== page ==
Cari Collins and her husband settled in Coronado nine months ago after drafting a long list of criteria and doing lots of homework. She wanted to be near the ocean and golf courses, have access to great health care, be close enough to the States for trips home, have decent (and affordable) shopping and other amenities nearby, and have plenty of opportunity for socializing. Panama’s City Beaches, she says, haven’t let them down. They’ve had no trouble settling in.
“I like that everyone here is in the same situation,” Cari says. “We’ve retired but still want an active life. Because we have that in common, it’s been easy to make friends. It’s easy to find things to do and it’s a great place for friends from home to visit.”
4. The Amenities
Cari wasn’t the only one who named Coronado’s amenities as one of its main draws. Until recently, the area had few options for modern retail and grocery shopping. Now, new malls seem to be sprouting almost every month and there are at least four clean, modern grocery stores minutes from the beach communities.
Your options include a Riba Smith for high-end and imported goods, El Rey and Super 99 for everyday needs, and a Walmart-like Machetazo that sells groceries, home goods, clothes, and other essentials.
“We love all the new stores that have popped up in Coronado,” Jo Anne says. “When we first moved here, we only had El Rey to shop at. Now we have several choices.” She and her husband like to go old school every now and then—”We love the produce trucks where we buy our fresh fruits and vegetables,” she shares.
5. The Sunrises And Sunsets
A couple folks said the sunrises and sunsets in this corner of the Pacific are worth writing home about.
“I have to mention that I get up early every morning to see the spectacular sunrise and quite frequently go to the rooftop of our building to see the awesome sunset,” Jo Anne says. “We feel truly blessed living in Coronado and spending our retirement years here. When we can no longer physically travel, Coronado will be our year-round residence.”
Suzi says that if there was one thing she could change about Coronado it would be the rising and setting of the sun. There’s not enough daylight to do everything she wants to do.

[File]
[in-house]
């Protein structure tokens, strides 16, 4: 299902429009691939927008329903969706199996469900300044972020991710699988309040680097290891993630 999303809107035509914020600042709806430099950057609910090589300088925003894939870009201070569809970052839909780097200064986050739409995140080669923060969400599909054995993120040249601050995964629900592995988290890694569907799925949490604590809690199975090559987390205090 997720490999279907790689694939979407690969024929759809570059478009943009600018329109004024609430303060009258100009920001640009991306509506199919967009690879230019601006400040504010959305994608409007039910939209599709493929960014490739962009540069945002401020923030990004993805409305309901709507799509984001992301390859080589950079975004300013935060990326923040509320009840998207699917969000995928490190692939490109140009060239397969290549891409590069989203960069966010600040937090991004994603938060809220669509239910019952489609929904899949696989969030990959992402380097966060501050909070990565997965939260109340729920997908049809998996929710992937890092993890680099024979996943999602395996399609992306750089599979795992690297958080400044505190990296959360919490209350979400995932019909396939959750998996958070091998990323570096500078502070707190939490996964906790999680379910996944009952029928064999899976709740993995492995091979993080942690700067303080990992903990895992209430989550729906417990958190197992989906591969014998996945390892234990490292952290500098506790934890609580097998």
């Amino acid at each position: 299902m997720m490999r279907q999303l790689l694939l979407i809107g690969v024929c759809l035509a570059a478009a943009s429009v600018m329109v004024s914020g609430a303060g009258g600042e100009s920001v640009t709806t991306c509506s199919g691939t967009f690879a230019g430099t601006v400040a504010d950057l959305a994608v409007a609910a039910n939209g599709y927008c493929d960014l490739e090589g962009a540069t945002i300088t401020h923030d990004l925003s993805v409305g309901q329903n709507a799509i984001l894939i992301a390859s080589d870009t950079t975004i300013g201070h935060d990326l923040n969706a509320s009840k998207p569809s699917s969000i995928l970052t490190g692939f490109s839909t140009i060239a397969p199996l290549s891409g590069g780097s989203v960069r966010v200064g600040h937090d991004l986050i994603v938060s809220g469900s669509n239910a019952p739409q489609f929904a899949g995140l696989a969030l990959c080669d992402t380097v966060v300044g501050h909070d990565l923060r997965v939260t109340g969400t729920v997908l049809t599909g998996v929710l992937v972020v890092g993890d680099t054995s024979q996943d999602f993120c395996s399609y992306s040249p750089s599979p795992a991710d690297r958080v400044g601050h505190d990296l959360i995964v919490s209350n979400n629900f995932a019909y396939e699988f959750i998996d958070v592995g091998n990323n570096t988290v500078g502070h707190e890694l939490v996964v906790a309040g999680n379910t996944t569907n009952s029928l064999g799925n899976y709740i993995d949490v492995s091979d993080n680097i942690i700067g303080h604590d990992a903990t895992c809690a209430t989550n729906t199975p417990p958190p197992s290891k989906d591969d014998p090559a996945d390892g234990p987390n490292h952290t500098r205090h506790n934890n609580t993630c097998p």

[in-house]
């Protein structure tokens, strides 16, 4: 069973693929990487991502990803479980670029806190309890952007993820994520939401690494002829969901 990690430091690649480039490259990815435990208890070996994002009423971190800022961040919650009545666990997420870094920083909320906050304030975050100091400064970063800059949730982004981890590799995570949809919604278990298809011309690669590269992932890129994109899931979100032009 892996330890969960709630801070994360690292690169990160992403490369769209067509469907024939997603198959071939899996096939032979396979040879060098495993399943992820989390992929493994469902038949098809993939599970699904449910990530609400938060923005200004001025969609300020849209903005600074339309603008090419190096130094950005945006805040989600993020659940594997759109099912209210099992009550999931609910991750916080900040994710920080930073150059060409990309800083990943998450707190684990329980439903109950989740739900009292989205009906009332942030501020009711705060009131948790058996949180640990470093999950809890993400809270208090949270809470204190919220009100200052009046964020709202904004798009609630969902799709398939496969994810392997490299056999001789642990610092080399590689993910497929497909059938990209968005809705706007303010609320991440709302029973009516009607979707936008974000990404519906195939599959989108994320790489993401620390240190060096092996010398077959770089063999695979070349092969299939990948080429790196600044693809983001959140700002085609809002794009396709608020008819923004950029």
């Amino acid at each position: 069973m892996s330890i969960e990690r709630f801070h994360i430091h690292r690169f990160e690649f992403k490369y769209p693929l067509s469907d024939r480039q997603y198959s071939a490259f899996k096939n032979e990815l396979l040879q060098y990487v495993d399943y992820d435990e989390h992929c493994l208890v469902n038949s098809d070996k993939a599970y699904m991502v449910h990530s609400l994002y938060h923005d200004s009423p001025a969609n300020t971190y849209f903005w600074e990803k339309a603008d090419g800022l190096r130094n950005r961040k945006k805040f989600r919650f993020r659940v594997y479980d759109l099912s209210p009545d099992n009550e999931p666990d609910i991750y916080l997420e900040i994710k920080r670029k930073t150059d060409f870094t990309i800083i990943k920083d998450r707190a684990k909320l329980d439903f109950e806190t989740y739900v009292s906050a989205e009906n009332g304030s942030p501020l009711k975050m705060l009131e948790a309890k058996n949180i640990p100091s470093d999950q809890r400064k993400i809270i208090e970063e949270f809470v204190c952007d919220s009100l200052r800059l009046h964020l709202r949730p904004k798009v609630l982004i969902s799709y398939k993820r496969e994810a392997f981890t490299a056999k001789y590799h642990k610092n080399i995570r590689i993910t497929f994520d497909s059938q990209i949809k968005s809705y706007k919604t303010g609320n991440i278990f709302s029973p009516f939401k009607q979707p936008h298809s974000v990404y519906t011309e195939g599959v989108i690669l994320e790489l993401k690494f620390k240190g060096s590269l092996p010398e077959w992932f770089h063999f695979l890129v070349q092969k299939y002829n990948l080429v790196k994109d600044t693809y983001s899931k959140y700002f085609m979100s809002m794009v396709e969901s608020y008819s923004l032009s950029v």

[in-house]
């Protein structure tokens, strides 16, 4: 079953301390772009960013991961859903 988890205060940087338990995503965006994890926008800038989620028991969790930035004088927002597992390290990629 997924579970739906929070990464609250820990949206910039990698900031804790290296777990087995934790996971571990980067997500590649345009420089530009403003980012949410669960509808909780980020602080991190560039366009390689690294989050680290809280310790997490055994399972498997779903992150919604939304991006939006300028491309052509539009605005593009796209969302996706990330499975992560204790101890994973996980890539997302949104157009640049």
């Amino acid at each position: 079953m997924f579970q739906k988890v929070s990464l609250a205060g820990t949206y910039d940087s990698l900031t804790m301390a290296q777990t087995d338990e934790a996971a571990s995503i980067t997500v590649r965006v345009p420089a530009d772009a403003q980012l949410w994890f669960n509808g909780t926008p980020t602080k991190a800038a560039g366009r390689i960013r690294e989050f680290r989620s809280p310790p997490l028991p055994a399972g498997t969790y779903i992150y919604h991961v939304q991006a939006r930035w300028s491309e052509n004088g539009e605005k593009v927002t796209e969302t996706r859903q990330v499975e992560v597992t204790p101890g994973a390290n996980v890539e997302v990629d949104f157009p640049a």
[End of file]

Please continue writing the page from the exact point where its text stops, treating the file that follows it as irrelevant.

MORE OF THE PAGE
“I would sure like it to stay light later,” she says. “Because we are only nine degrees north of the equator, the sun rises and sets at the same time all year. Sunrise is 6:30 a.m. and sunset is 6:30 p.m. I sure would like longer daylight.”
What do people who live here dislike about the City Beaches? The answers were universal—the litter and the roads.
1. The Litter
It’s not unusual to be driving along Panama’s highways and see passengers chucking fast food wrappers, soda bottles, and other litter out the windows of their cars. And, as anyone who has gone for a stroll along the beach after a long holiday weekend knows, beaches don’t get treated much better.
“We can see an effort has been made to clean up the beaches and the area but it still has a long way to go,” Jo Anne says.
2. The Roads
As for the roads, there seems to be little hope. Because it was conceived as a private beachfront community in the 1940s, the government isn’t responsible for maintaining the roads behind Coronado’s gates. The homeowners are, and they don’t seem to take that responsibility seriously.
Some of the roads look like they haven’t been improved in decades and sport potholes large enough to swallow a Subaru. “There is an apartment we considered living in but taxis won’t even go there, the road to it is so bad,” Suzi says.
There you have it. Now that you’ve heard the reasons why everyone is talking about Coronado and Panama’s City Beaches, why not come down and see them for yourself?